United in diversity is the motto of the European Union. But the tension between maintaining the unity among EU Member States at one hand and the aim for progress and even more ambition in the European Foreign, Security and Defence Policy becomes more and more obvious: In Foreign Affairs the EU pursues a policy of the smallest common denominator of EU Member States´ interests. Discussions to overcome this by the abolition of unanimity in the Council are still on the political agenda but real progress is not in sight. PESCO, praised as a milestone, was considered overly inclusive by the French government and was rapidly supplemented by the more ambitious French-led European Intervention Initiative. While some complain that the European Defence Fund (EDF) is too light weighted to have a real impact, others condemn the fund as an expression of the “militarisation of the EU”. And there are other issues: As pointed out by the report of the French Senate from July 2019, the questions of divergent and diametrically opposed views on arms export and their control among EU partners remain untouched by the EDF.
During the last months alone, the EU had to cope with the US trade war, the slow collapse of the Nuclear Deal with the Iran and the end of the INF Treaty. The need for an effective European Foreign and Security Policy is evident and there is a sense of urgency. Thus, Charles Michel, the designated President of the European Council, said that the EU must „act bold and confidently“ to defend its interest and values and should play a leading role on global stage. But how to be progressive without being exclusive? How to deal with different approaches, strategic cultures and the highly divergent interests of the Member States? Will the different initiatives within and outside the EU forge a new dynamic or split the energy without any result?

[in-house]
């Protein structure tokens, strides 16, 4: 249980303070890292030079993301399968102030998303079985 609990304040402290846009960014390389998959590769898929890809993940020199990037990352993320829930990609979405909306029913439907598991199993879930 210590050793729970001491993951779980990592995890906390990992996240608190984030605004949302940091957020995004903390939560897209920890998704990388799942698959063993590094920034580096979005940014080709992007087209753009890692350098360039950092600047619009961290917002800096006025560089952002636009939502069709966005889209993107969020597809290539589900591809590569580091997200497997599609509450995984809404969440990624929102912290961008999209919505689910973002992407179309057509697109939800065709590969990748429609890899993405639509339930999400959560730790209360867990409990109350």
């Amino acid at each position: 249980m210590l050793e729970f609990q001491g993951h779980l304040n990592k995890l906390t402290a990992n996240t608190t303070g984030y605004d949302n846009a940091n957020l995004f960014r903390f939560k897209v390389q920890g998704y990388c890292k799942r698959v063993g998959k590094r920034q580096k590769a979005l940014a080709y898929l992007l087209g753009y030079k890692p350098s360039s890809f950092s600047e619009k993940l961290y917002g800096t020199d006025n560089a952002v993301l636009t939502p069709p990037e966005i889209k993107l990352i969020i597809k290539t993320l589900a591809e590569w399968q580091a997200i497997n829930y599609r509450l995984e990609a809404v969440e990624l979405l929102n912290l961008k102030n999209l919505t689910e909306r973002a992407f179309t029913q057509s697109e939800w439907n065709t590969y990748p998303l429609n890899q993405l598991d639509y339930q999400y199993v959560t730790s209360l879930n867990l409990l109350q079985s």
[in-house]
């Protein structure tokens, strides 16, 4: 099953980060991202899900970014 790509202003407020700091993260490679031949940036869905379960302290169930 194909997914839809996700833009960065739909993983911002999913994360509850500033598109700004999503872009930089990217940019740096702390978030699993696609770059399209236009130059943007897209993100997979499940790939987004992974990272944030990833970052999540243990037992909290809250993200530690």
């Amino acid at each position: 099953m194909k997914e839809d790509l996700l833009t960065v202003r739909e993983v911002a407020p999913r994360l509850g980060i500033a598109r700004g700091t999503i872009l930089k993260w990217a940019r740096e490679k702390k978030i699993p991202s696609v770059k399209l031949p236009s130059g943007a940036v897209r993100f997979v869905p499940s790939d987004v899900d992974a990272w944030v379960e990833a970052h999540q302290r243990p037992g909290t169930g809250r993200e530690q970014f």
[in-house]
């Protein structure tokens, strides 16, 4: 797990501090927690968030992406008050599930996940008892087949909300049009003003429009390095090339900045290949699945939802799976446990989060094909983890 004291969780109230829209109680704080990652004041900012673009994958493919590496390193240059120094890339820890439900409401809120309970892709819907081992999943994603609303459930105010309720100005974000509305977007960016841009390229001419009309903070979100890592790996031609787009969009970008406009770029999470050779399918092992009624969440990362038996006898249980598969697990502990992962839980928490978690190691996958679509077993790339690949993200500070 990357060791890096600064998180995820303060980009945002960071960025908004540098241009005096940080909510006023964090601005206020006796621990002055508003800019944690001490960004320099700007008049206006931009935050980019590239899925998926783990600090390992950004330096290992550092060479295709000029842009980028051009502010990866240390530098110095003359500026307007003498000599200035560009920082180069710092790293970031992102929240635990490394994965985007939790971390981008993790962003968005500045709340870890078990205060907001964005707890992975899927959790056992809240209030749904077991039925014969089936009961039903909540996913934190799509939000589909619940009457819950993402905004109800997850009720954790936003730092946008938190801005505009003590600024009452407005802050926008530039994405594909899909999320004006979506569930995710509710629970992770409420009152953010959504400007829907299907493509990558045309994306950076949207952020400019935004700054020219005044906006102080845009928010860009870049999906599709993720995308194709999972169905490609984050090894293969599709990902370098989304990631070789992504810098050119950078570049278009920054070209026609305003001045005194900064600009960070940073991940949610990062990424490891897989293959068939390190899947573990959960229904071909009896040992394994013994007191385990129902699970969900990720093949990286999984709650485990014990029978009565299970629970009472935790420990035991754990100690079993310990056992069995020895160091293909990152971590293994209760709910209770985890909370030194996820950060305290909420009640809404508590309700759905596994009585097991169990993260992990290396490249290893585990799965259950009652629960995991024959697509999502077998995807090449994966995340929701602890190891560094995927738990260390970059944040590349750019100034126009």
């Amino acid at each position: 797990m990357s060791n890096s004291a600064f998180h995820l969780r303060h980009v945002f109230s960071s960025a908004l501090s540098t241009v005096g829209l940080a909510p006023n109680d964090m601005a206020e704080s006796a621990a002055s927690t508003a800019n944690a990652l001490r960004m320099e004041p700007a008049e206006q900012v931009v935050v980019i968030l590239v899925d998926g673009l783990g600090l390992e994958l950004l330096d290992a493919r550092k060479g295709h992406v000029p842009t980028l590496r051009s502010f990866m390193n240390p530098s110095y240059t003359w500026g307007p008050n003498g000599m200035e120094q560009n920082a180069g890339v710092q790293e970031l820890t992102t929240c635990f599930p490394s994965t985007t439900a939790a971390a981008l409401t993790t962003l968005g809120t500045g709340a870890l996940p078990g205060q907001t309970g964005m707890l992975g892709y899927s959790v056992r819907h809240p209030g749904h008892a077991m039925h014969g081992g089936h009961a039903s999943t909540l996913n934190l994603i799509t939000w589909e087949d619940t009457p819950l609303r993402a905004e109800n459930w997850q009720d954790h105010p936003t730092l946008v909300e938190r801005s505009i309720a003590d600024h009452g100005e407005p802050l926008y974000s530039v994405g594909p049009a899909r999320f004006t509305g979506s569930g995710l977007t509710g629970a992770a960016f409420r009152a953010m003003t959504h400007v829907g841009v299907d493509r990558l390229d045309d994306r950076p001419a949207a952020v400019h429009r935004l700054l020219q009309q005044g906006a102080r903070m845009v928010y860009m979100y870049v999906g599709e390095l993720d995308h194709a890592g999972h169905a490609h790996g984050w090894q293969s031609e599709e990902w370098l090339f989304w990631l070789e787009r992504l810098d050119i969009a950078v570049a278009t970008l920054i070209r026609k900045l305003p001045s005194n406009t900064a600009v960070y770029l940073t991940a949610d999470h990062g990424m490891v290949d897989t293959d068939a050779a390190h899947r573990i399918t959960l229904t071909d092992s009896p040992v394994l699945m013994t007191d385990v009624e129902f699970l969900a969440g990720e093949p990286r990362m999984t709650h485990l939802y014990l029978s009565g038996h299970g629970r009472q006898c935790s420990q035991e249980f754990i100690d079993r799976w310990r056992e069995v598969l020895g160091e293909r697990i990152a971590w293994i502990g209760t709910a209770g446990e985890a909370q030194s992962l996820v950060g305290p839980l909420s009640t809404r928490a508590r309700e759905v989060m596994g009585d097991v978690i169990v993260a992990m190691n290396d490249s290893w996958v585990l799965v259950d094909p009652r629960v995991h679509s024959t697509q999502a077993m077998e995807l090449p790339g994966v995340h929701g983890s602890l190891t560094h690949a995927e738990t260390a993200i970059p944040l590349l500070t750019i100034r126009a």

With the new European Parliament, the incoming European Commission including a new DG for Defence Industry and Space, a new High Representative and President of the European Council it is a pivotal moment to discuss these challenges and possible solutions ahead for the next legislative period with the following experts, inter alia:
- Sven MIKSER, Member of the European Parliament, the Foreign Affairs Committee (AFET) and Security and Defence Committee (SEDE) (S&D)
- Matthias DEMBINSKI, Senior Researcher, Peace Research Institute Frankfurt (PRIF)
- Ursula SCHRÖDER, Editor in chief of the Peace Report 2019, Director, Institute for Peace Research and Security Policy (IFSH) at the University of Hamburg
- NN, Permanent Representation of Finland to the EU (tbc)
Date and Time
Oct. 9, 2019 / 12:30 - 2:30 p.m.
EKD Office Brussels
Rue Joseph II 166, 1000 Brussels
The Conference will be held in English.
Further information: FES Brussels
The Peace Report is the joint yearly publication of the four leading Institutes of Peace and Conflict Research in Germany, focusing this year on “the crisis of global institutions and treaties“. Against the background of this crisis, the authors of the Peace Report argue that while protecting existing rules and institutions, new rules, processes and partnerships for securing peace must be promoted as challenges change.